Speaking to Loan Market brokers at the group’s Game On conference in Tasmania on Monday (12 August), Treasurer Josh Frydenberg outlined that while there had been “challenges” and “headwinds” affecting the economy, “there is much we can be optimistic about”.
Among the challenges being faced, the Treasurer said it was “well documented” that the global economy is “facing challenges principally concerned with the growing trade dispute between the United States and China”.
“We have seen, in recent days, an unwanted escalation in these tensions and in the Reserve Bank’s board’s own words, ‘the risks to the global economy remain tilted to the downside’,” he said.
“However, we should not overreact, and it is time for cool heads to prevail. The global growth outlook over the rest of 2019 and into 2020 depends on how significant negative impact of those trade tensions are.”
Looking at the domestic challenges, Mr Frydenberg highlighted that “flood, fire and drought” had all impacted on the regions across the country as well as on overall economic growth – particularly noting that drought conditions had negatively impacted farm output, with farm GDP close to 7 per cent lower than it was this time last year.
“Weaker wages growth and an adjustment in the housing market are continuing to weigh on household spending,” he said, but added that “the combination of the government’s tax relief and the RBA interest rate cuts, though, provide a timely and important boost to household disposable incomes”.
He revealed that the Australian Taxation Office had already paid out approximately $9 billion in tax refunds to more than 3.6 million Australians for the 2018-19 fiscal year, which he said is “money that will be spent at local businesses and on local economic activity”.
“At the same time, record levels of public infrastructure spending and a continued investment recovery in the mining sector will continue to support confidence and economic activity,” he added.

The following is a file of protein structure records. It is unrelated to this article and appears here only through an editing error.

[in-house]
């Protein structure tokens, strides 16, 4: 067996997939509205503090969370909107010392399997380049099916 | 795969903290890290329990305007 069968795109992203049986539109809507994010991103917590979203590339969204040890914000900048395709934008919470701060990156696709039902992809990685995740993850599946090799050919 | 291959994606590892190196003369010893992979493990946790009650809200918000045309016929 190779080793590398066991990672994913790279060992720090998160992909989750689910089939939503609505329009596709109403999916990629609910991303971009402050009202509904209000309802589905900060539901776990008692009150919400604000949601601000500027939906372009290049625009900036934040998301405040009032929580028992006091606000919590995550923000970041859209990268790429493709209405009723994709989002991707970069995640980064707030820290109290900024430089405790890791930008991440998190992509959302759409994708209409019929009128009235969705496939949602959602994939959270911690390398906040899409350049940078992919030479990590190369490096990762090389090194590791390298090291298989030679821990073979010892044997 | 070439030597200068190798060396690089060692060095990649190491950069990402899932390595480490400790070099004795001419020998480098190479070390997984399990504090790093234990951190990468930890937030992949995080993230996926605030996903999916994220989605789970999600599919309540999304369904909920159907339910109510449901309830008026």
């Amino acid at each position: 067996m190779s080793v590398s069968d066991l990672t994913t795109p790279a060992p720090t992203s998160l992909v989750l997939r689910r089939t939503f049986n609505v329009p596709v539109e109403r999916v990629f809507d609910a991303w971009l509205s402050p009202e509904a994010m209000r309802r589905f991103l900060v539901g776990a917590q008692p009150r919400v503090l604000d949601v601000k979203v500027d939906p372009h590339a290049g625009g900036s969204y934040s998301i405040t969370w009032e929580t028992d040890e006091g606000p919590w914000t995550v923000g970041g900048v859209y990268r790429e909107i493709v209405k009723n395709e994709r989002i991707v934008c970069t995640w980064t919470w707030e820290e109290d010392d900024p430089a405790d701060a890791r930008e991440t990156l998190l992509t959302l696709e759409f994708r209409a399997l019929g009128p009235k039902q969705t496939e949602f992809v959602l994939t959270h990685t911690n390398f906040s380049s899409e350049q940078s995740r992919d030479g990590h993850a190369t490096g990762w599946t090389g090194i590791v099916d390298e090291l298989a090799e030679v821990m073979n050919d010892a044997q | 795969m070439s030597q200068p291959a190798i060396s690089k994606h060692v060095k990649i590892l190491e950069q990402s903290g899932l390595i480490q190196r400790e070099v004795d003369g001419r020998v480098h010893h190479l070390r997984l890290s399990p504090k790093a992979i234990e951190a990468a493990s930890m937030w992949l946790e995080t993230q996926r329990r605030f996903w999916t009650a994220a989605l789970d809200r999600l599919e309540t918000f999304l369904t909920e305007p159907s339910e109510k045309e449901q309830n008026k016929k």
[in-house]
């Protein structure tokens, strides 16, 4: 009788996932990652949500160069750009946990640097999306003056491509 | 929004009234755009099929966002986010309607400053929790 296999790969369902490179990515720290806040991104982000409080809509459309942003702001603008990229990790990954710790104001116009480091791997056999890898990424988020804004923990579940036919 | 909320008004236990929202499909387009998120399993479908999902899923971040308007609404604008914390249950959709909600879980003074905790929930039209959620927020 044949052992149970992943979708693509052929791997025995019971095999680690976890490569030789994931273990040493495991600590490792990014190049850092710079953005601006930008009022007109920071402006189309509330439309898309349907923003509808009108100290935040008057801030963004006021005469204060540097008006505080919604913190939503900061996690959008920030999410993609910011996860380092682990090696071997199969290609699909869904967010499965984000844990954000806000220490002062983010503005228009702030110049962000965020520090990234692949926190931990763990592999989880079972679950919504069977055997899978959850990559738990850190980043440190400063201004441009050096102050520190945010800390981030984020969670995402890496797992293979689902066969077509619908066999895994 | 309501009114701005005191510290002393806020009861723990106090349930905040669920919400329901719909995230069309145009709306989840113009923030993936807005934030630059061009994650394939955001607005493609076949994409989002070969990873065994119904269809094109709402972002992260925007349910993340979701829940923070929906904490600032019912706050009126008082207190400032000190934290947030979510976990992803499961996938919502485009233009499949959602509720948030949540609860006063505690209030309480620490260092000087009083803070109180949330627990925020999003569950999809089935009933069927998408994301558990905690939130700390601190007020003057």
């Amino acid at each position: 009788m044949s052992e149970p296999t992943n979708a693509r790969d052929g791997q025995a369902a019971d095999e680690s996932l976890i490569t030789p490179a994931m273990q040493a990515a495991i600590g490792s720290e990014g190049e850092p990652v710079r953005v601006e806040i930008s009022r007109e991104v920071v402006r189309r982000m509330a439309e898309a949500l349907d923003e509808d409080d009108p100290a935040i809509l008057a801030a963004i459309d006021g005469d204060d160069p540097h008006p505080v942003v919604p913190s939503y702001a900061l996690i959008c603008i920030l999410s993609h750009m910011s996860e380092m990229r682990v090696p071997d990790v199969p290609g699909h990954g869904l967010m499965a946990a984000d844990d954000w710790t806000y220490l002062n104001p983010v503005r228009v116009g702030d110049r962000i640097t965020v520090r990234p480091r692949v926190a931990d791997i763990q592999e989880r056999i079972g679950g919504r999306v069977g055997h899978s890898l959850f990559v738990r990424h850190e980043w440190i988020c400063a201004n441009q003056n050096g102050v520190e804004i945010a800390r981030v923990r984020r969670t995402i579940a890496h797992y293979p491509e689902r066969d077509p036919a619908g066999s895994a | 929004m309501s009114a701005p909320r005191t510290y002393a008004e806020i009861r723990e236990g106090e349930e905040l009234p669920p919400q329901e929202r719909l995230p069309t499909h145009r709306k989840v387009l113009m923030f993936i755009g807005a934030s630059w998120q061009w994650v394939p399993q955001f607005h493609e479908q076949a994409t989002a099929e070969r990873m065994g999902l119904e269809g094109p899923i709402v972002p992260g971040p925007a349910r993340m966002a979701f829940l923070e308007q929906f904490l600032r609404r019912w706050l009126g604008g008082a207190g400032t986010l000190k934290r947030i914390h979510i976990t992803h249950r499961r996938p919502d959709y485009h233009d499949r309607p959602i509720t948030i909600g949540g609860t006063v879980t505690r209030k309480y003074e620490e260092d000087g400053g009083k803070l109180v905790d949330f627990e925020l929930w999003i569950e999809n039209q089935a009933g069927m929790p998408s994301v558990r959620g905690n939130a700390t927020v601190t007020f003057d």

“So, while we do face challenges, we remain confident that we have the right economic plan to navigate these challenges and ensure the Australian economy continues to grow.”
“When it comes to the Australian economy, there is much we can be optimistic about,” the Treasurer said.
“We have a budget that is returning to surplus for the first time in 12 years, a plan to pay off Med Care by the end of the decade. Australia continues to be just one of just 10 nations in the world with a AAA credit rating from the three leading credit rating agencies.”
He continued: “Under the Coalition government, we’ve helped create nearly 1.4 billion new jobs with welfare dependency at a generational low.
“This year, employment growth was 2.4 per cent, more than double the OECD average of 1.1 per cent and faster than any of the G7 nations. The participation rate has recently hit 66 percent, the highest on record. The number of women is close to a record high in terms of women in the workforce, and the gender pay gap is now at a record low.
“And we recorded our largest trade surplus on record at $8 billion in June, following 17 consecutive months of surpluses – the longest such run since the 1970s.”
Mr Frydenberg also noted that the economy grew by 0.4 per cent in the March quarter to be 1.8 per cent higher through the year, and growth continues to be broad-based with net exports, public fund and household consumption, and new business investment all contributing to growth in the first quarter of this year.
Turning to the property market, the Treasurer told Loan Market brokers that the established property market is “showing signs of stabilising”, with prices across capital cities increasing for the first time in almost two years, alongside an improvement in the auction clearance rates, which have risen to about 70 per cent in Sydney and Melbourne (compared to around 50 per cent at the start of the year), which he said was “particularly welcome”.